India Today


- By Kaushik Deka

Aday before Union home minister Amit Shah publicly advocated the teaching of even engineerin­g, medicine and law in regional languages, the BJP-led Assam government had taken quite a contrary decision on July 28, making it compulsory for all government schools to teach mathematic­s and science in English instead of Assamese or other vernacular languages from class 3 to class 12. The government also announced that 5-10 schools in each district would have English as a medium of instructio­n in all subjects, parallel to Assamese, Bodo and Bengali, with students choosing the language they would be taught in from class 6 to class 12.

The decision has stirred a controvers­y as it goes against the essence of the National Education Policy (NEP) 2020, which lays much stress on regional language as the medium of instructio­n. A section titled ‘Multilingu­alism and the power language’ reads: “[...] young children learn and grasp nontrivial concepts more quickly in their home language/ mother tongue… Wherever possible, the medium of instructio­n until at least Grade 5, but preferably till Grade 8 and beyond, will be the home language/mother tongue/local language/ regional language.” Senior officials in the Union ministry of education agree that the decision is not in sync with the NEP. “It makes sense to teach in

the mother tongue at the lower primary stage, and even thereafter wherever teachers are available,” says an official.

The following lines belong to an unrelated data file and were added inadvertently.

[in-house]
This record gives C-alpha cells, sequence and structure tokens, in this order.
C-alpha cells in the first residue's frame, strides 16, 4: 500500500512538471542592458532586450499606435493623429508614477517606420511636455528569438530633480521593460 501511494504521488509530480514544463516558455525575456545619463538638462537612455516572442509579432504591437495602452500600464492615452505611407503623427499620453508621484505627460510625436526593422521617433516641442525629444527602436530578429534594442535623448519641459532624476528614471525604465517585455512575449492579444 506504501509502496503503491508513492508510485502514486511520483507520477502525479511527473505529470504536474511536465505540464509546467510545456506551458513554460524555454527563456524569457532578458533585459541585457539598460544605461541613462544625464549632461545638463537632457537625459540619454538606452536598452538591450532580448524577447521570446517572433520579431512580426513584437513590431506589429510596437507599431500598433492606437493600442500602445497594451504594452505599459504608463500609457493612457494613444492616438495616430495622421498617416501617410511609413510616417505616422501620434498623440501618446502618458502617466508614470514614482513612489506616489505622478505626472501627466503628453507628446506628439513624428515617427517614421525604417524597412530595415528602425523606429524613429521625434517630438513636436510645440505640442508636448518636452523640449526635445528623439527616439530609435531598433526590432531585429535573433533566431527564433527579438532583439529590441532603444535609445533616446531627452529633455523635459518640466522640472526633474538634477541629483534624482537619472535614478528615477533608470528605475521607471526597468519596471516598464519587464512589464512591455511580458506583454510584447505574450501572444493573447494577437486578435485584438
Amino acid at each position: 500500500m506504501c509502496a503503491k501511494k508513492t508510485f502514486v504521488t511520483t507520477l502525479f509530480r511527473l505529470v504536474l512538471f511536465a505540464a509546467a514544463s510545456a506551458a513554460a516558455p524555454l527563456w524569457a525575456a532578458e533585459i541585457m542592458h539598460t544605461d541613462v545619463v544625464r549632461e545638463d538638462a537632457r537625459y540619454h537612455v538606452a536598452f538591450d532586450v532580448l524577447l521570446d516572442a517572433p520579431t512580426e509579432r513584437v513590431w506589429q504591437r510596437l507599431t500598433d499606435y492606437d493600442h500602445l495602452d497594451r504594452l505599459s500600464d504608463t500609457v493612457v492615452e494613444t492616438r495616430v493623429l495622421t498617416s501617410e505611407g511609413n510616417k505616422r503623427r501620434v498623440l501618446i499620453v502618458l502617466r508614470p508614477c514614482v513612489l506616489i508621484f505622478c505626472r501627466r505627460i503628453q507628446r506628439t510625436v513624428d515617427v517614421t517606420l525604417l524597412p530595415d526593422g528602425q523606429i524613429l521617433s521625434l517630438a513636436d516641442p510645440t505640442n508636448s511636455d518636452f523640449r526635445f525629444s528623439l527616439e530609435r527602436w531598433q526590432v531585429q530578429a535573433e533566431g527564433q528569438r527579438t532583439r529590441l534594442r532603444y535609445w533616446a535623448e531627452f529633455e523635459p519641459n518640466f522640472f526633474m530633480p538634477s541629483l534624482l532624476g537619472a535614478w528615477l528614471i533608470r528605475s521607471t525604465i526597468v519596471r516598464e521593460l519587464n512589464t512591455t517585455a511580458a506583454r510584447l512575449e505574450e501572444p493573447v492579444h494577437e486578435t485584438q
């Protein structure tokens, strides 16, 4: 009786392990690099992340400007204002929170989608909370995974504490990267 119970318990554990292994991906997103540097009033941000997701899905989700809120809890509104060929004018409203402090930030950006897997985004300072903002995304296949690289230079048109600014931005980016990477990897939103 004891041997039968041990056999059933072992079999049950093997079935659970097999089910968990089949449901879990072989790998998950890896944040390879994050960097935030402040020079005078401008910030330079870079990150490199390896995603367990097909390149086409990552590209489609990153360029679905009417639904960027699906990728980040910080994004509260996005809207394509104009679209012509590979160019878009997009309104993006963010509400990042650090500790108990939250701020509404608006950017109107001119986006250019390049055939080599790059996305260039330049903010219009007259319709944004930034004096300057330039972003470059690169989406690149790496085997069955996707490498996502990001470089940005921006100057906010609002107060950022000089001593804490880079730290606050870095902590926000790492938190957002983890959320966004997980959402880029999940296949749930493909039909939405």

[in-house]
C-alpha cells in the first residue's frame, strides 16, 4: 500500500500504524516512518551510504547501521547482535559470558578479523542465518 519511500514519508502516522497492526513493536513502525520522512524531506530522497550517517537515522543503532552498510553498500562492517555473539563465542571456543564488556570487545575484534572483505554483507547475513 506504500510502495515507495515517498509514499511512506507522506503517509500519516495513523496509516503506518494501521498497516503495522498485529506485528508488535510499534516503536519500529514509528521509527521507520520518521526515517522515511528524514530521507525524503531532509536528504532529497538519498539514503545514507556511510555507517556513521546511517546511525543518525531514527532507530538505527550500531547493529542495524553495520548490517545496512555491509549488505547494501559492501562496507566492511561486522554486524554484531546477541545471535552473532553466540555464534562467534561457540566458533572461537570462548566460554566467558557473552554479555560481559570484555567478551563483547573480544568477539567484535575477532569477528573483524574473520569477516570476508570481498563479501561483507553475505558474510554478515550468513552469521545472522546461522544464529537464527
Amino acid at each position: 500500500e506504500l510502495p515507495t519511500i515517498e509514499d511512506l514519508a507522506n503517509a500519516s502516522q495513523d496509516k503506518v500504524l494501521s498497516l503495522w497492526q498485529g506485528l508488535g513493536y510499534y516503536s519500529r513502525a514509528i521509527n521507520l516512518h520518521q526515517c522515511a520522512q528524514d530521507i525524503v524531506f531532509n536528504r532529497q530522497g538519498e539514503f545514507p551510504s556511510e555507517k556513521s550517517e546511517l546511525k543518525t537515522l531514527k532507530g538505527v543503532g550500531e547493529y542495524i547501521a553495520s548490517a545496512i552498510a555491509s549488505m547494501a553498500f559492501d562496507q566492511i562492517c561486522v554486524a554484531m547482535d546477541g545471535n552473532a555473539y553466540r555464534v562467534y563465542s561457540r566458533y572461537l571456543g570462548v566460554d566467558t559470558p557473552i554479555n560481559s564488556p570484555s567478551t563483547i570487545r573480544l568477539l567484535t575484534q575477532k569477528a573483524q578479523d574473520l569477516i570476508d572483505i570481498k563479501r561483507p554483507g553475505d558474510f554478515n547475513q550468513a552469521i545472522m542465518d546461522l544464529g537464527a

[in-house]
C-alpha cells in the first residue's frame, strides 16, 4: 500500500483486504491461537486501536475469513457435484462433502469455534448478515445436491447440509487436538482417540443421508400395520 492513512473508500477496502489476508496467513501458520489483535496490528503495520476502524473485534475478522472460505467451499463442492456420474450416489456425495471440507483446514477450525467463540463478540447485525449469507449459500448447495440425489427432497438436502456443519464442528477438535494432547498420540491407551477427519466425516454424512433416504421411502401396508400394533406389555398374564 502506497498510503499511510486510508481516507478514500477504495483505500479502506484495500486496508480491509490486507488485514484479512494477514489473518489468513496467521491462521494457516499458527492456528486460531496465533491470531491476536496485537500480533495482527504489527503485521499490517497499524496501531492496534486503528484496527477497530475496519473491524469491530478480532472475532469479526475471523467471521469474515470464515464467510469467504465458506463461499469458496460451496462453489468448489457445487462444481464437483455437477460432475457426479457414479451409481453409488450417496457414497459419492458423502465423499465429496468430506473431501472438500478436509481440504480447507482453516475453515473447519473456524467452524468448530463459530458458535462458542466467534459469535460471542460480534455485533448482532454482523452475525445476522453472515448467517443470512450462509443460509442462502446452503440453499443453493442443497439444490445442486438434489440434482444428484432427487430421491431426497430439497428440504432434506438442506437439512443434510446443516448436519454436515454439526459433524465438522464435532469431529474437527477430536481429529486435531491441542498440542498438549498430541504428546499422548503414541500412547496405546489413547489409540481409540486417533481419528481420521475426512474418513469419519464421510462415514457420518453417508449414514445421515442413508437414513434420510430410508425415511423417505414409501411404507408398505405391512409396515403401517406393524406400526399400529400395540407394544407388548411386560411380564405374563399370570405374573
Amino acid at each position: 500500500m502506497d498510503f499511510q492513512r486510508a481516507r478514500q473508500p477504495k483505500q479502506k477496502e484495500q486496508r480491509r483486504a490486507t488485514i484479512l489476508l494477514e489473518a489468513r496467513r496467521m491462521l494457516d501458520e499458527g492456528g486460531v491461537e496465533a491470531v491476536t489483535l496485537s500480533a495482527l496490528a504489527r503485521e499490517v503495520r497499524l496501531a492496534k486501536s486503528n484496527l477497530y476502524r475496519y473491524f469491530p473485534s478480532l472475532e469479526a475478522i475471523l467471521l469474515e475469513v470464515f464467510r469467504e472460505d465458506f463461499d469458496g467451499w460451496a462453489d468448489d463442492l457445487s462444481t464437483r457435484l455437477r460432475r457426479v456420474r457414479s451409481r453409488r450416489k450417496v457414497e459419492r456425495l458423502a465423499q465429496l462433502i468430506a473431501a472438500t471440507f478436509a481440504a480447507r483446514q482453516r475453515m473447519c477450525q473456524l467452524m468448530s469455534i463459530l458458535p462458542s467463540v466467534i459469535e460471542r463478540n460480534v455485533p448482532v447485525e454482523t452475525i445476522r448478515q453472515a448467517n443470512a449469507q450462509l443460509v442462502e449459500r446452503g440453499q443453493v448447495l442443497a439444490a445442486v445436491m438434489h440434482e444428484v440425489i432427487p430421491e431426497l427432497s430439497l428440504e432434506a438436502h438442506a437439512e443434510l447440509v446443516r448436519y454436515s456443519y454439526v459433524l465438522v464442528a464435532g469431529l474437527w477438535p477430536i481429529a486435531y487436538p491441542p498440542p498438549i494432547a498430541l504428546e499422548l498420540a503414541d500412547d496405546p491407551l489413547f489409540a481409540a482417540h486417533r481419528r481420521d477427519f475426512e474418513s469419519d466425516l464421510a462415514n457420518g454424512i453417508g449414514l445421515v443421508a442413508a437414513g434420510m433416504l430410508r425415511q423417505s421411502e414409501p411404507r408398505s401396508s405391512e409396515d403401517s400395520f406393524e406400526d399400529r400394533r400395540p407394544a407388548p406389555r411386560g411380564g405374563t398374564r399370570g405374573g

Assam chief minister Himanta Biswa Sarma had earlier professed support for teaching medicine and engineerin­g in Assamese in the state, and 10 states have already accepted Indian languages such as Hindi, Kannada, Tamil, Telugu, Marathi and Bengali as the medium of instructio­n for engineerin­g courses. So, while Sarma’s government wants school students to learn science and mathematic­s in English, they may eventually end up in institutio­ns where engineerin­g or medicine is taught in regional languages.

Sarma says the decision was driven by a growing demand from students of Assamese medium schools who find it tough to crack engineerin­g and medical entrance tests because “these examinatio­ns are conducted in English”, though he did not cite any such survey. The National Eligibilit­y and Entrance Test (NEET) for medical courses and the Joint Entrance Examinatio­n (JEE) for engineerin­g courses, however, are conducted in multiple regional languages, including Assamese.

Dismissing the inference that his government’s decision goes against the NEP, Sarma says, “By that logic, all CBSE-affiliated schools violate the NEP, as English is the medium of instructio­n. We are not abolishing Assamese as the medium of instructio­n in our schools, just teaching two subjects in English only to help students in their future endeavours.” He adds that the decision is based on a suggestion by a high-level committee formed by the Assam government to usher in the implementa­tion of the NEP. The principal secretary of the education department heads the 40-member committee.

Critics of the government’s decision claim it will undermine the relevance of regional languages in Assam. The state’s premier literary bodies such as Asam Sahitya Sabha and Bodo Sahitya Sabha and influentia­l students’ bodies such as the All Assam Students Union and All Bodo Students Union have also flayed the decision. Many have also questioned the urgency of taking such a decision instead of focusing on filling up vacancies. By the government’s own admission, about 8,000 posts of school teachers are lying vacant across the state and the state cabinet recently approved a proposal of appointing guest teachers as a stop-gap arrangemen­t. Moreover, teachers used to teaching in regional languages will need to be trained for shifting to English. ■


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